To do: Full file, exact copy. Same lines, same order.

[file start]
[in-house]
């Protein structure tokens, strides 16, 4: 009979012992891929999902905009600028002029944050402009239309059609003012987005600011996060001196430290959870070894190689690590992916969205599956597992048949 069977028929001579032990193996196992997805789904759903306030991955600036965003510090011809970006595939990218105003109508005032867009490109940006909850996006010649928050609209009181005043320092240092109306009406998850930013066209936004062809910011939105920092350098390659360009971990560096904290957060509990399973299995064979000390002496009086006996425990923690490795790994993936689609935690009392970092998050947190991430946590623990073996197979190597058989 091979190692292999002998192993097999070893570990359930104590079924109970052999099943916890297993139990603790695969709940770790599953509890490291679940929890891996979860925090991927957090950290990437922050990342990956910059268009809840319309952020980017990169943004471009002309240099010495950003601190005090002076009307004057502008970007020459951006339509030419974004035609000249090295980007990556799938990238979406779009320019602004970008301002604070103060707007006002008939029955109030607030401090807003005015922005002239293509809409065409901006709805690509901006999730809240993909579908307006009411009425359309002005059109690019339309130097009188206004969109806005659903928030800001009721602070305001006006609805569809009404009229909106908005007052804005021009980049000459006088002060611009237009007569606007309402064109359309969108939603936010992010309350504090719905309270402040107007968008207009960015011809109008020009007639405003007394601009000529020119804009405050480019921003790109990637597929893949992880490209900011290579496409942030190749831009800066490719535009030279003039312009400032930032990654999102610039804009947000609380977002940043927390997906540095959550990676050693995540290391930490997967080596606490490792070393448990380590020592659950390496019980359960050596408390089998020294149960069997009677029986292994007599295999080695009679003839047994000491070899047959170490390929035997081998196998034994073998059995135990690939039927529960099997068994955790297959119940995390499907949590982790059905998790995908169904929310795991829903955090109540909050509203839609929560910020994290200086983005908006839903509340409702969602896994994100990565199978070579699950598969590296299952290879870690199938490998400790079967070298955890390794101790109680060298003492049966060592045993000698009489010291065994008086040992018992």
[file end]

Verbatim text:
[in-house]
């Protein structure tokens, strides 16, 4: 009979012992891929999902905009600028002029944050402009239309059609003012987005600011996060001196430290959870070894190689690590992916969205599956597992048949 069977028929001579032990193996196992997805789904759903306030991955600036965003510090011809970006595939990218105003109508005032867009490109940006909850996006010649928050609209009181005043320092240092109306009406998850930013066209936004062809910011939105920092350098390659360009971990560096904290957060509990399973299995064979000390002496009086006996425990923690490795790994993936689609935690009392970092998050947190991430946590623990073996197979190597058989 091979190692292999002998192993097999070893570990359930104590079924109970052999099943916890297993139990603790695969709940770790599953509890490291679940929890891996979860925090991927957090950290990437922050990342990956910059268009809840319309952020980017990169943004471009002309240099010495950003601190005090002076009307004057502008970007020459951006339509030419974004035609000249090295980007990556799938990238979406779009320019602004970008301002604070103060707007006002008939029955109030607030401090807003005015922005002239293509809409065409901006709805690509901006999730809240993909579908307006009411009425359309002005059109690019339309130097009188206004969109806005659903928030800001009721602070305001006006609805569809009404009229909106908005007052804005021009980049000459006088002060611009237009007569606007309402064109359309969108939603936010992010309350504090719905309270402040107007968008207009960015011809109008020009007639405003007394601009000529020119804009405050480019921003790109990637597929893949992880490209900011290579496409942030190749831009800066490719535009030279003039312009400032930032990654999102610039804009947000609380977002940043927390997906540095959550990676050693995540290391930490997967080596606490490792070393448990380590020592659950390496019980359960050596408390089998020294149960069997009677029986292994007599295999080695009679003839047994000491070899047959170490390929035997081998196998034994073998059995135990690939039927529960099997068994955790297959119940995390499907949590982790059905998790995908169904929310795991829903955090109540909050509203839609929560910020994290200086983005908006839903509340409702969602896994994100990565199978070579699950598969590296299952290879870690199938490998400790079967070298955890390794101790109680060298003492049966060592045993000698009489010291065994008086040992018992």